UPDATE II: From FOX News: Venezuelan Opposition Leader Demands Hugo Chavez Free Jailed Protesters.
It's bad enough that the Bush Administration actually thinks talking with Iran is going to stop them from killing even more of our troops in Iraq. Worse still, these talks officially end our diplomatic isolation of Iran since 1979 when the Iranians took Americans hostage. But it is flat out obscene that the talks were held on Memorial Day. There are Americans at gravesides today mourning loved ones who were cut down by Iranian-backed militias.
Bush further demonstrates that he is more concerned about politics and diplomacy than he is about stopping the enemy using as few American lives as possible.
The United States ambassador in Baghdad said he and his Iranian counterpart agreed broadly on policy toward Iraq during four-hour groundbreaking talks on Monday, but insisted that Iran end its support for militants.
During a meeting that U.S. Ambassador Ryan Crocker described as businesslike, the American said Iran proposed setting up a "trilateral security mechanism" that would include the U.S., Iraq and Iran. Crocker said the proposal would need study in Washington.
"We will consider that when we receive it," Crocker told reporters in the U.S.-controlled Green Zone. "The purpose this meeting was not to arrange other meetings," he said.
The U.S. envoy also said he told the Iranians their country needed to stop arming, funding and training the militants.
"This is about actions not just principles, and I laid out to the Iranians direct, specific concerns about their behavior in Iraq and their support for militias that are fighting Iraqi and coalition forces," Crocker told a Green Zone news conference. ...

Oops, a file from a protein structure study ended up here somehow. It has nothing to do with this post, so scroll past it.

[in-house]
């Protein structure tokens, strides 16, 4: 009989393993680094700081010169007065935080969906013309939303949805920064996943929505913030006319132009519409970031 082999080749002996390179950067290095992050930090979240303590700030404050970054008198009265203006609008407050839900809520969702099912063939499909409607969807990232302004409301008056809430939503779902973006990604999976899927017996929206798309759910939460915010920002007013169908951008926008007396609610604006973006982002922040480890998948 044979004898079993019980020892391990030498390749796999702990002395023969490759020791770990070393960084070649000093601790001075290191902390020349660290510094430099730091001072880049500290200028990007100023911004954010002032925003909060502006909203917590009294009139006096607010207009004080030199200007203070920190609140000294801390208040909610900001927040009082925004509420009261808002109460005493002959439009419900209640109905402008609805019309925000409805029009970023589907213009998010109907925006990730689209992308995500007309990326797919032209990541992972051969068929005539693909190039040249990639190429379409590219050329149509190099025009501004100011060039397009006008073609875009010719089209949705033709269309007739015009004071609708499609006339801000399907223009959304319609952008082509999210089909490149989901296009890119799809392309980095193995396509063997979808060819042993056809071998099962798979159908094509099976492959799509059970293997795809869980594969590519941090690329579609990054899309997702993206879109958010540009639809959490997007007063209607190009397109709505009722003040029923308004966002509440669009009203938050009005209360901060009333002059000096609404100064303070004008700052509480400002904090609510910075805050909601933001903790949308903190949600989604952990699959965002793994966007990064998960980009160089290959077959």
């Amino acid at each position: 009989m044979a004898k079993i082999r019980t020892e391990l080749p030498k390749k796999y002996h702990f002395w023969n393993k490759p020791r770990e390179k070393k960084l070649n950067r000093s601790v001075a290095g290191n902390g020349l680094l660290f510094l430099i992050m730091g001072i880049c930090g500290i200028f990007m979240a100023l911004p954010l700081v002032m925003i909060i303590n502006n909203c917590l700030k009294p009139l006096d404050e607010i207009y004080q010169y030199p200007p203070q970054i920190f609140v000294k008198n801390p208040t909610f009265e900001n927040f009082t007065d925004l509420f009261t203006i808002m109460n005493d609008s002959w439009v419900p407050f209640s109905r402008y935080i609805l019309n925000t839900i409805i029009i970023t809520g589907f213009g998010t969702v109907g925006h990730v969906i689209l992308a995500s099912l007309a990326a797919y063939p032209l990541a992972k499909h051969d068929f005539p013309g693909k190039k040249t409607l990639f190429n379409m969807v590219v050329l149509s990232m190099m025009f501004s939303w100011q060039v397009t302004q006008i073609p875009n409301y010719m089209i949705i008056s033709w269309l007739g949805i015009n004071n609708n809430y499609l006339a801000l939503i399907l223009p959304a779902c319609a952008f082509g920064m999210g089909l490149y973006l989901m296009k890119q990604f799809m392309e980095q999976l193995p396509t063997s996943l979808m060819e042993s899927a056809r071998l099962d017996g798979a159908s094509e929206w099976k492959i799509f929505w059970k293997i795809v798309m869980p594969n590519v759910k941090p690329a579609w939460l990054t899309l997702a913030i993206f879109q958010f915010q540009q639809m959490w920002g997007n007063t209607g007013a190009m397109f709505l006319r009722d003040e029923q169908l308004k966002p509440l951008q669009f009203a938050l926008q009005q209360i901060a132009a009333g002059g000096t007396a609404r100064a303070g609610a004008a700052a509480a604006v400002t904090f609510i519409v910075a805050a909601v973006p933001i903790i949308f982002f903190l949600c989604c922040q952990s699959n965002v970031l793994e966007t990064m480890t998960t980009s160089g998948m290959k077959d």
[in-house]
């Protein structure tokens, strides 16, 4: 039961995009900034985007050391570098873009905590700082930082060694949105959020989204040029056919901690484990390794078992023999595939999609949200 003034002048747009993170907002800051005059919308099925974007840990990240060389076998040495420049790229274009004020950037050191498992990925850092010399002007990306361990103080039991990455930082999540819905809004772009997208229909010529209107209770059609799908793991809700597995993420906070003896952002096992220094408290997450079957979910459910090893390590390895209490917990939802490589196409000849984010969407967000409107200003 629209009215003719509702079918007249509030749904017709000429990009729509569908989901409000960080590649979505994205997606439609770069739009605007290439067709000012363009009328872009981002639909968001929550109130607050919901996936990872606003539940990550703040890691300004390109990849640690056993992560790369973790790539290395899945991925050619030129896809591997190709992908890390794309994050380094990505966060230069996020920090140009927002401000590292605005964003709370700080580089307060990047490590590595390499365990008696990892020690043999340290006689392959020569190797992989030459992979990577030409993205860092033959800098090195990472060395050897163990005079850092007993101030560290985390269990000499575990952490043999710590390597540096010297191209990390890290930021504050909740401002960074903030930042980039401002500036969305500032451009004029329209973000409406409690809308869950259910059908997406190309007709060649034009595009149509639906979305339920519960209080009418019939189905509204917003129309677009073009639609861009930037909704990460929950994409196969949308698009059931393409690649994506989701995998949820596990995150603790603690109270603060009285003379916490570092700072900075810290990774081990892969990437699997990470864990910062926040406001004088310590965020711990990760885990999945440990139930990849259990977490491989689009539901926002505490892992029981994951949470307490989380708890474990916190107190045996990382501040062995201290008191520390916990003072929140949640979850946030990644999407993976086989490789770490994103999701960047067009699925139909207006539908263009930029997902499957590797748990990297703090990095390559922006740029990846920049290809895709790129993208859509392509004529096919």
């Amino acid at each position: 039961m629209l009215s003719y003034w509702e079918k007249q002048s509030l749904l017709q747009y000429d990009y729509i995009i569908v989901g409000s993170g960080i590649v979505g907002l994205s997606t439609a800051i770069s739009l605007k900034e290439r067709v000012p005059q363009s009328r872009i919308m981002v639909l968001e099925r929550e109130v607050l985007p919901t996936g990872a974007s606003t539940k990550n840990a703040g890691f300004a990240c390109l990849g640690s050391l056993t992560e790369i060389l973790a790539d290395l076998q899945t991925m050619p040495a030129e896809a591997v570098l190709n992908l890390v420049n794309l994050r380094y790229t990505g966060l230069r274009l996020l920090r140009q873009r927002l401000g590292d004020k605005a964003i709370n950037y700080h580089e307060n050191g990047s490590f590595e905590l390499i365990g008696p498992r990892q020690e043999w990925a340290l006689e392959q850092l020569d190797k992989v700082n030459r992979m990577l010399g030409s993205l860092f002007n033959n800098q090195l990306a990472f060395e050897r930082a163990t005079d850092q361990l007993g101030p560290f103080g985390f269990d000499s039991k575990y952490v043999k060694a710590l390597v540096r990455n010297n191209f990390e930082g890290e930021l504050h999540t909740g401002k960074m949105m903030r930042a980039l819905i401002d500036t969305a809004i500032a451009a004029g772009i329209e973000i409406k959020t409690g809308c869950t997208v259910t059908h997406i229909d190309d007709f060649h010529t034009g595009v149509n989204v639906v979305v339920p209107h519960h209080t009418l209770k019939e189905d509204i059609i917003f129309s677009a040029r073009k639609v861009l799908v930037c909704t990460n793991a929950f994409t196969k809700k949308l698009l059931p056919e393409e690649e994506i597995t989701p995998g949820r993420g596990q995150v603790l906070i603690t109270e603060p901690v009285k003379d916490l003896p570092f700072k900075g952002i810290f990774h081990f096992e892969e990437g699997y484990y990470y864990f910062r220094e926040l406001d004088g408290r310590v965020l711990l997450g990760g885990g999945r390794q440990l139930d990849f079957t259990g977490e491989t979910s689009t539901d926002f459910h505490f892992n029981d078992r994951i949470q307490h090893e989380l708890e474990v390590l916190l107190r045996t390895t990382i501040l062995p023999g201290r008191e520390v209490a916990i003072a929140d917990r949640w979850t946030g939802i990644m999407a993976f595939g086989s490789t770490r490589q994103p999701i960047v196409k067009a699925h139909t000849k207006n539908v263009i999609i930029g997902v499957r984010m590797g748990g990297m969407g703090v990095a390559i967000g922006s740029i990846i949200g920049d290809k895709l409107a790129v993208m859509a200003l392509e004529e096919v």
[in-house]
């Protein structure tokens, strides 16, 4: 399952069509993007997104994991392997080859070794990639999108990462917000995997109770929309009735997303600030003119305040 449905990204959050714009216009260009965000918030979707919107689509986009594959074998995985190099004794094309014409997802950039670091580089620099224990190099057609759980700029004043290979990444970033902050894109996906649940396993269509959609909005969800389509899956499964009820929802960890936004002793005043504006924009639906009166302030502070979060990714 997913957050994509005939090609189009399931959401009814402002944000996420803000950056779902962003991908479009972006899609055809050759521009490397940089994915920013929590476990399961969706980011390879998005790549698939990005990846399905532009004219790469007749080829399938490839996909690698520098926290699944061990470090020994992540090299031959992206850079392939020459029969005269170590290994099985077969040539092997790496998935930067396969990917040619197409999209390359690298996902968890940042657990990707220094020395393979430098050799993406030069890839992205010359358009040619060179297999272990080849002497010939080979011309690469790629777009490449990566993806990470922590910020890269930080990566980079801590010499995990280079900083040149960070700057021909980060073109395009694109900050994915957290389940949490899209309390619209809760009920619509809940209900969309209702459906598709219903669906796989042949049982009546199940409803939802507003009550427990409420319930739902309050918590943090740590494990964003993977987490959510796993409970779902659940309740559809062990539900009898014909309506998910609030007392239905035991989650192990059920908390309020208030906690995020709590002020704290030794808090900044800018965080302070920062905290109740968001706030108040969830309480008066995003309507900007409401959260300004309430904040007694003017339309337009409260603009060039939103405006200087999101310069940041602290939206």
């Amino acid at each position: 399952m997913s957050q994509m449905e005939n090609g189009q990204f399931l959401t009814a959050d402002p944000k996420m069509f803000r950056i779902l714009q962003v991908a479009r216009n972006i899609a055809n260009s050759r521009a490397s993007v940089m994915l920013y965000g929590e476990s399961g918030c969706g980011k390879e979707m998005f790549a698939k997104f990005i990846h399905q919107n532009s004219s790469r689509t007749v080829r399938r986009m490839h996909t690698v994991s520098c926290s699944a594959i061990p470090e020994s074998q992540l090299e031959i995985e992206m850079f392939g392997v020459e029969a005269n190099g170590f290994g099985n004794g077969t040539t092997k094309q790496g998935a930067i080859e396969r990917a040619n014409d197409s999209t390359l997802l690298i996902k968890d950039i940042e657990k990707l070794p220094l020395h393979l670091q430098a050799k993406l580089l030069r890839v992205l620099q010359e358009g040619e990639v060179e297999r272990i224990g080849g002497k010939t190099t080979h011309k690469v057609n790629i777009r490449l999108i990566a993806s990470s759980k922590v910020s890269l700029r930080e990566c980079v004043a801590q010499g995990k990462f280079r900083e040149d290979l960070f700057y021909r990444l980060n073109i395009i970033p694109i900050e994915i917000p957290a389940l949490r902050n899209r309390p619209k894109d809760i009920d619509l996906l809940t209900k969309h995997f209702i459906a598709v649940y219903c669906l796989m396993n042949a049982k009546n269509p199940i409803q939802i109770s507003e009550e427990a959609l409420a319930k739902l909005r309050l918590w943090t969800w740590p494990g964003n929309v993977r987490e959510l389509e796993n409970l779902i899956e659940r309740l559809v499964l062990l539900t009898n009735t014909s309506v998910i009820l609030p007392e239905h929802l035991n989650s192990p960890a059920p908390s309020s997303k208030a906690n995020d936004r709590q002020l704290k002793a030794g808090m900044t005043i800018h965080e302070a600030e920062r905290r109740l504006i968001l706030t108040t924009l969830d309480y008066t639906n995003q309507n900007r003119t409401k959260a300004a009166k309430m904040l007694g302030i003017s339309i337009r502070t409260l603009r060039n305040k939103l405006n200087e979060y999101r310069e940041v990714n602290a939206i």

Monday's talks, as predicted, had a pinpoint focus: What Washington and Tehran -- separately or together -- could do to contain the sectarian conflagration in Iraq.
"The American side has accusations against Iran and the Iranian side has some remarks on the presence of the American forces on Iraqi lands, which they see as a threat to their government," al-Dabagh said.
But much more encumbers the narrow agenda -- primarily Iran's nuclear program and more than a quarter-century of diplomatic estrangement after the 1979 Islamic revolution in Iran.
Further, the Iranian Shiite theocracy fears the Bush administration harbors plans for regime change in Tehran and could act on those desires as it did against Saddam Hussein in Iraq.
Washington and its Sunni Arab allies, on their side, are deeply unnerved by growing Iranian influence in the Middle East and the spread of increasingly radical Islam.
Compounding all that is Iran's open hostility to Israel.
The official birthplace of Memorial Day is Waterloo, New York. The village was credited with being the birthplace because it observed the day on May 5, 1866, and each year thereafter, and because it is likely that the friendship of General John Murray, a distinguished citizen of Waterloo, and General John A Logan, who led the call for the day to be observed each year and helped spread the event nationwide, was a key factor in its growth.
General Logan had been impressed by the way the South honored their dead with a special day and decided the Union needed a similar day. Reportedly, Logan said that it was most fitting; that the ancients, especially the Greeks, had honored their dead, particularly their heroes, by chaplets of laurel and flowers, and that he intended to issue an order designating a day for decorating the grave of every soldier in the land, and if he could he would have made it a holiday.